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Thermal spraying is a cost-effective method for applying coatings that enhance surface properties. In the simplest terms, thermal spray involves heating a feedstock material, generally in powder or wire form, to a molten or semi-molten state. The feedstock is propelled using a stream of gas or compressed air to deposit it, creating a surface structure on a given substrate.

The coating feedstock material may consist of a single metallic element, but more often it is an alloy, composite, ceramic, carbide or blend that will give rise to a surface having physical properties that are only achievable through the thermal spray process. Thermal spray is a family of processes, with each member of the process family providing unique opportunities for engineered surfaces.

Oerlikon Metco actively supports all common thermal spray methods, with options to suit your surfacing and applications requirements — such as the size of your production run, geometry of your part, environmental concerns and portability. Through thermal spray, Oerlikon Metco has developed and marketed application technologies to apply coatings that solve our customers’ toughest surface challenges since 1933.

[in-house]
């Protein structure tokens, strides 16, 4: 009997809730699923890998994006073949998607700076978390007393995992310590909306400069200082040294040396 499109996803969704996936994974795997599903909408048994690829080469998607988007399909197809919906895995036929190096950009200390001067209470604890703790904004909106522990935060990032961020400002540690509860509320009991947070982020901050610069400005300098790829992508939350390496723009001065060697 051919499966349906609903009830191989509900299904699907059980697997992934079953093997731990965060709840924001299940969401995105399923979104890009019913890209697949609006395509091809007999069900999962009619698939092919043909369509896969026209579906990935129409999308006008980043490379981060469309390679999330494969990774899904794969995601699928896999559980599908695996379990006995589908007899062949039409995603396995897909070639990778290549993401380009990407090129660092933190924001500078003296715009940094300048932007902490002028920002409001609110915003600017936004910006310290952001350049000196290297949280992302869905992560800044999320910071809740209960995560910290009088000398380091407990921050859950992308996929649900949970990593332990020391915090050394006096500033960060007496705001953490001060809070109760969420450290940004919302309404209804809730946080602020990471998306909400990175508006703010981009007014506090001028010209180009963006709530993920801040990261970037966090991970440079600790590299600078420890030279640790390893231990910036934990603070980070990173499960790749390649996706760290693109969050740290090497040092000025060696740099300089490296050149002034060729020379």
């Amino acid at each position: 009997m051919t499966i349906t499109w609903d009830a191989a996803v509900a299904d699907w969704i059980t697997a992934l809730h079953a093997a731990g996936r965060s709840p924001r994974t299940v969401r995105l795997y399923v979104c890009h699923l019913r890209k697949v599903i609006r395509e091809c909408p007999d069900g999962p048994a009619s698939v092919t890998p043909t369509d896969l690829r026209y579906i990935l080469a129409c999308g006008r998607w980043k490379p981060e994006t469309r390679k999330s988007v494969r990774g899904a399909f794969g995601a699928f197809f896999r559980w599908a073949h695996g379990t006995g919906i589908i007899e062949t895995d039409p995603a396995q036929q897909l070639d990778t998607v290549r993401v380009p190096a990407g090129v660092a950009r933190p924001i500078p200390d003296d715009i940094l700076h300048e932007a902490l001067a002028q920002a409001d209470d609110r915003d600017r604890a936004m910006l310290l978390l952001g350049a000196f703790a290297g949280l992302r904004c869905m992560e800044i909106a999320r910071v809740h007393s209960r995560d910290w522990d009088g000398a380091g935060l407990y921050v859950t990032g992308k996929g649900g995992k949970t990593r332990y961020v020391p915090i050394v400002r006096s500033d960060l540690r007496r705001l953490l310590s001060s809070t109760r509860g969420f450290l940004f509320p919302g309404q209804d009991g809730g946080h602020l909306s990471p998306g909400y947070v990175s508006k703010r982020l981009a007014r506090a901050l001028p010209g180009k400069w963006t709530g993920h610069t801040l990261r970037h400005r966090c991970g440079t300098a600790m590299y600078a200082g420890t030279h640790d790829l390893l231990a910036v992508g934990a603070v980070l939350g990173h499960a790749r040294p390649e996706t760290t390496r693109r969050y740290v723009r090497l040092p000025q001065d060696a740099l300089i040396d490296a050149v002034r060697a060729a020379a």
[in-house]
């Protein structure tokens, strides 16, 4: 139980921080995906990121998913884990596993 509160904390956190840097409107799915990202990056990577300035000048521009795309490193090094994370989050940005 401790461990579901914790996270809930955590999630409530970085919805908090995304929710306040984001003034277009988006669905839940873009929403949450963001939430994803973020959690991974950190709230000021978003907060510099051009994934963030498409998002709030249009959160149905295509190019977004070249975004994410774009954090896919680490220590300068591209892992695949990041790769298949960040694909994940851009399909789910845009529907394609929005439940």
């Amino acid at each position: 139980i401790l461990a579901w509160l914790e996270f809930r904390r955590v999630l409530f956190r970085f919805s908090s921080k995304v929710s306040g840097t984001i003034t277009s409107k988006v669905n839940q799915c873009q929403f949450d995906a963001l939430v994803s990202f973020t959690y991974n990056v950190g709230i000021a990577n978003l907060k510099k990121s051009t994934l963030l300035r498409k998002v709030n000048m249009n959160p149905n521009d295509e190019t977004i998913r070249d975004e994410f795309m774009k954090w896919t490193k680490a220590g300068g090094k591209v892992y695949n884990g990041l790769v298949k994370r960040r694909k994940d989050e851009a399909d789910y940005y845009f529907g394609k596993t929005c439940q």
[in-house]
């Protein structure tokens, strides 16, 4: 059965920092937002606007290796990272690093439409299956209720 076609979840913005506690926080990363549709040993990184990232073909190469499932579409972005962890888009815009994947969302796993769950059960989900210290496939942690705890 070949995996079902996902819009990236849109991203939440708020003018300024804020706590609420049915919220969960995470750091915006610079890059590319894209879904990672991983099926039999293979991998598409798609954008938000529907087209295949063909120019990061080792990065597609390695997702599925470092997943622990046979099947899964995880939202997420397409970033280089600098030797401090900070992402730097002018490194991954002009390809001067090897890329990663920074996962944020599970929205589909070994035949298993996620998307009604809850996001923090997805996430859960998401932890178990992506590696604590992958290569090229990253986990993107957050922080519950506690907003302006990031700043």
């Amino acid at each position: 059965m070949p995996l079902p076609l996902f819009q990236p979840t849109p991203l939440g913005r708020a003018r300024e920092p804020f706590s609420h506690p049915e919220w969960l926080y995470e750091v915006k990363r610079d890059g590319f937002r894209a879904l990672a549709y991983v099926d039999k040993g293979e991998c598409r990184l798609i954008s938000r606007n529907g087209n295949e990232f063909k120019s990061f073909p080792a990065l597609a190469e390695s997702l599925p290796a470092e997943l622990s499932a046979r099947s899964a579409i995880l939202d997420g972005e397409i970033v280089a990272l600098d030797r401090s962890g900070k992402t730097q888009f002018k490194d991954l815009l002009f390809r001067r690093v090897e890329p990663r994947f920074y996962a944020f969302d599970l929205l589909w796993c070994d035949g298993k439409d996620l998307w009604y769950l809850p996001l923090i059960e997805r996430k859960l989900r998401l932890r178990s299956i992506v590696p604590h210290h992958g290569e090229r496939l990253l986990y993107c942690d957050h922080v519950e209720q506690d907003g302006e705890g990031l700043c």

Spraying in a controlled atmosphere produces very pure, oxygen-free coatings.Because of the high-purity characteristics, applications typically include land-based and flight turbine components and medical implants. Commonly used feedstock materials include metals, ceramics, and cermets.

Key benefits of this process
  • Produces very pure, oxygen-free coatings
  • Capable of applying many powdered feedstock coating materials including metals, ceramics and cermets
  • Application of refractory metals are possible
  • Excellent for high volume production
Typical applications 
  • Turbine blades/vanes
  • Solid oxide fuel cells
  • Medical implants
  • Near-net shapes
Process description

While the basic process is similar to Atmospheric Plasma Spray, controlled atmosphere plasma spray refers to coatings applied in a chamber, usually at near vacuum. It applies superior coatings characterized by high densities or very controlled porosities with extremely low contamination. The near-vacuum environment leads to long spray plumes that result in coating of individual parts quickly, thereby making this an excellent process for high-volume production. With this method, we can achieve certain results not possible with any other atmospheric thermal spray process, such as thin layers, ceramic structures, and the application of refractory metals.

Process basics
  • Heat source: arc
  • Feedstock: powder (metals, ceramics)
  • Arc temperature: approx. 16,000 °C (28 800 °F)
  • Particle velocity: 200 to 400 m/s (650 to 1 300 ft/s)
  • Approximate application rate: 35 to 100 g/min (4.5 to 13 lb/h)

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